The Chief of Army Staff, Lt.-Gen. Tukur Buratai, has called on religious leaders to support the Nigerian Army in eradicating ideologies fueling insurgency in the country.
Buratai said terrorism and terrorist groups will not be totally eliminated by mainly military actions.
He made the call at the opening of the Spiritual Warfare Seminar organised by the Nigerian Army Directorate of Chaplain Services Roman Catholic, Protestant and Directorate of Islamic Affairs on Monday in Abuja.
The News Agency of Nigeria reports that the theme of the seminar is “Countering Insurgency and Violent Extremism in Nigerian Through Spiritual Warfare”.
Represented by the Chief of Army Administration, Maj.-Gen. Mohammed Yusuf, Buratai said that the insurgents’ wrong ideological beliefs had remained the driving force behind their actions.
He said that the need to defeat the ideologies of Boko Haram and ISWAP terrorists was based on the awareness that it was their ideologies that had enhanced their resource and how to recruit new fighters to their folds.
According to him, terrorism will wither and die if the ideology is killed.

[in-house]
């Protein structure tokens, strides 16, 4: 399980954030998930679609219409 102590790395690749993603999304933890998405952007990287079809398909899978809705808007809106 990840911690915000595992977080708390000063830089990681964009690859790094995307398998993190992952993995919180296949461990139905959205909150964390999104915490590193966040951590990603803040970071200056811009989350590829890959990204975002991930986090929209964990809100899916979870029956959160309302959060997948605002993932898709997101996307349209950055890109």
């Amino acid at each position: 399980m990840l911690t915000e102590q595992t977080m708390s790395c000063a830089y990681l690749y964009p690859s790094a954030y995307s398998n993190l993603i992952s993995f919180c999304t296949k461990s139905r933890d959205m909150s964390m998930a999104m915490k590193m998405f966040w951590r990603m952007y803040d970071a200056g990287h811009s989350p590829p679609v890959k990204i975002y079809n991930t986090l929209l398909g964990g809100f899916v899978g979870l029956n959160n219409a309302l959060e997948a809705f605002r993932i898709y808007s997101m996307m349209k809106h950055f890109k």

“By its nature, ideologies have the power to manipulate what people think, inform their opinion and direct their attitude. It is a well known fact that terrorism and terrorist groups will not be totally eliminated by mainly military actions.
“This means focusing our effort on the under laying narratives through ideologies that are employed by these terrorist groups to lure innocent citizens into their fold.
“Communities and the states need to be joined with the common purpose of rejecting the ideology of this group and those who exposed them. This can be better achieved through the provision of appropriate counter narratives targeted at the ideology of the terrorist group,” he said.
READ ALSO: Generator fume kills family of three in Imo
The Army chief said countering terrorists’ ideologies could start at the grassroots where families and local communities would be at the forefront of efforts to protect vulnerable people from succumbing to extremists’ beliefs.
He said religious leaders regularly interfaced with the society, and so could make viable contributions in tackling terrorism and preventing violent extremism.